Sunday, 23 October 2011

Kiang shi mystery

I previously said, 'If there's anything that throws a spanner into my belief that vampires were not universal entities, it's those bloody stryges and kiang shi.' Let's focus on the latter.

The kiang shi are better known as Chinese vampires, on account of their supposed bloodsucking proclivities. Bloodsucking is a key trait of the folkloric vampire, as demonstrated by the Plogojowitz and Paole cases. In various vampire 'field guides', this trait is sometimes omitted, but broadened to include beings that steal 'life force' or some derivative. Even flesh eaters. The broad application of the term is a bugbear I see popping up time and time again.

But the vampire as we know it, has its origins in the Serbian cases mentioned, which give us a vampire 'paradigm': bloodsucking corpses. At the time, this wasn't a term of convenience, but the local word used to describe such beings, ergo, other 'vampires' must conform to this paradigm, from a folkloric perspective. So when you get things like the kiang shi popping up, seemingly 'developed' independently, a spanner's thrown into the works. To my knowledge, there was no real cultural interaction between the Chinese and Slavs at the time, so, how did the vampire 'get there'?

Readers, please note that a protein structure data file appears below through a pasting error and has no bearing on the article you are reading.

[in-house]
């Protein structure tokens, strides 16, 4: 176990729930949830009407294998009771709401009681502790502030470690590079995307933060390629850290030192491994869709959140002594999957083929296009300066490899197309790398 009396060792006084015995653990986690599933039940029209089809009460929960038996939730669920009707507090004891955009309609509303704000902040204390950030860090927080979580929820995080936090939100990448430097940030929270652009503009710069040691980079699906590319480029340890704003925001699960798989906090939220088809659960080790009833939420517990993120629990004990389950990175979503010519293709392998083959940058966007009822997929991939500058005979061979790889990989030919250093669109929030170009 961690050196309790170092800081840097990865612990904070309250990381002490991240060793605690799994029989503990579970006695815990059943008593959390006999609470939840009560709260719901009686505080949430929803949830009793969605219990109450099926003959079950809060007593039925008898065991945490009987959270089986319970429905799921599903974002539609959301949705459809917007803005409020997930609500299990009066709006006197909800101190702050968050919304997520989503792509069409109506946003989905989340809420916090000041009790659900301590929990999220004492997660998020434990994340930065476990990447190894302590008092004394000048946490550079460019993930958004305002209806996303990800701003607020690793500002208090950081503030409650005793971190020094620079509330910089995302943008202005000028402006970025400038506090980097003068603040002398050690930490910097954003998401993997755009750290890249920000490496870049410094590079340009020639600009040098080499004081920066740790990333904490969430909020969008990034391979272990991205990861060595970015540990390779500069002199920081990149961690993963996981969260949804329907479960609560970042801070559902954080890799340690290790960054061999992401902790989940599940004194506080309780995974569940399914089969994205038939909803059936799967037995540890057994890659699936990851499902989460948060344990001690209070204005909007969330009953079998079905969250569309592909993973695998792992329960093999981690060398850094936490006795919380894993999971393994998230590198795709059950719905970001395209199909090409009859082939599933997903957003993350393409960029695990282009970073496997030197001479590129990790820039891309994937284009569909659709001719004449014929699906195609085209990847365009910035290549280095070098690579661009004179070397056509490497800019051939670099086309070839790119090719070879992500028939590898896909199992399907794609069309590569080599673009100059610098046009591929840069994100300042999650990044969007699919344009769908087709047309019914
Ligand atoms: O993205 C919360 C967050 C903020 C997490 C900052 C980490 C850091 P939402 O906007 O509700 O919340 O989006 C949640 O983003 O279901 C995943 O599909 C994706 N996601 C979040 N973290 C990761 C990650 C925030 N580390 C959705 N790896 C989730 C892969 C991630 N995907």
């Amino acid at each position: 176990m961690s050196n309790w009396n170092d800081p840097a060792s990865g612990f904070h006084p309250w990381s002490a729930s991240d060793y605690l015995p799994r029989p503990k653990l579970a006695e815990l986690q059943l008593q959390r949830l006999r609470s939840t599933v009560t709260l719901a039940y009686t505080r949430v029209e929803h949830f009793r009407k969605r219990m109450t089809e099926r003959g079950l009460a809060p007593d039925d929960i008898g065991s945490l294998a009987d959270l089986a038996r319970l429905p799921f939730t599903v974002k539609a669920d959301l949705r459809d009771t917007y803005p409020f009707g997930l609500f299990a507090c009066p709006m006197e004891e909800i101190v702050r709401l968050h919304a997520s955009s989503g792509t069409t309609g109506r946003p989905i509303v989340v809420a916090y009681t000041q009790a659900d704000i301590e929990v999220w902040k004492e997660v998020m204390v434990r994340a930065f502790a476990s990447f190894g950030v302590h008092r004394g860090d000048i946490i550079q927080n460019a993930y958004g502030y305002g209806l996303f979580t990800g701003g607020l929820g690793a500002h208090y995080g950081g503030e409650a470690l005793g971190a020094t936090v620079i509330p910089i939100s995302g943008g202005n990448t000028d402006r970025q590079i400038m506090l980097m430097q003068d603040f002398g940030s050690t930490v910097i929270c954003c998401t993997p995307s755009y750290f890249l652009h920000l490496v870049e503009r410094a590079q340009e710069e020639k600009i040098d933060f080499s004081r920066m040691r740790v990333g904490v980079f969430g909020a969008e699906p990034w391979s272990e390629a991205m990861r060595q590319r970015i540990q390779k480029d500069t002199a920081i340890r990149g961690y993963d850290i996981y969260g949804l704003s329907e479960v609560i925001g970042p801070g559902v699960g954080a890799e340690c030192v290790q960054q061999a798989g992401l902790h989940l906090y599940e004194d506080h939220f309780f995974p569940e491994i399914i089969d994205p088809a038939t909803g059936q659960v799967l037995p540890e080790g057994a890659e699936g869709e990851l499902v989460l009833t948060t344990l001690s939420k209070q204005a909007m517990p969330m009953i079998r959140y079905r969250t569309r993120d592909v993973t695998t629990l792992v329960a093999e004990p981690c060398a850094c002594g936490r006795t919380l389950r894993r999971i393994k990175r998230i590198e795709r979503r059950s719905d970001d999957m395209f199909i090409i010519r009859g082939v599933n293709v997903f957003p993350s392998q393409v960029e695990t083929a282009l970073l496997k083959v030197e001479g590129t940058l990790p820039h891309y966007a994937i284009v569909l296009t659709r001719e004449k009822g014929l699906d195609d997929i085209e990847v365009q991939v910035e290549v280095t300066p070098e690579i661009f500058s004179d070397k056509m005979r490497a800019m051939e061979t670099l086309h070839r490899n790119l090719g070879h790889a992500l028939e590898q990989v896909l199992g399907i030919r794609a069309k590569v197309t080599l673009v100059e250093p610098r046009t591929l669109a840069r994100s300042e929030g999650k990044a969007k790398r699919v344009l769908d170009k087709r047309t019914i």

That's where we ask ourselves: was the kiang shi actually a vampire? I'm starting to have my doubts. I came across an article that gives brief coverage to the kiang shi, written by one J. L. Nevius1:

Google books

Is it possible the kiang shi has actually been 'vampirised' through Western influence? No mention of bloodsucking there, but a very interesting reference to death-by-sunlight. However, I should point out that the vampire's destruction by sunlight is not a folkloric motif, but a comparatively modern one.

I'm gonna go over the evidence for the kiang shi's 'vampire' tag at a later time, but I'll say that 'if they eat any material food' bit reminds me of a certain other folkloric creature...

1. JL Nevius, 'Religions and superstitions of China', The Missionary Magazine, August 1858, p. 304.

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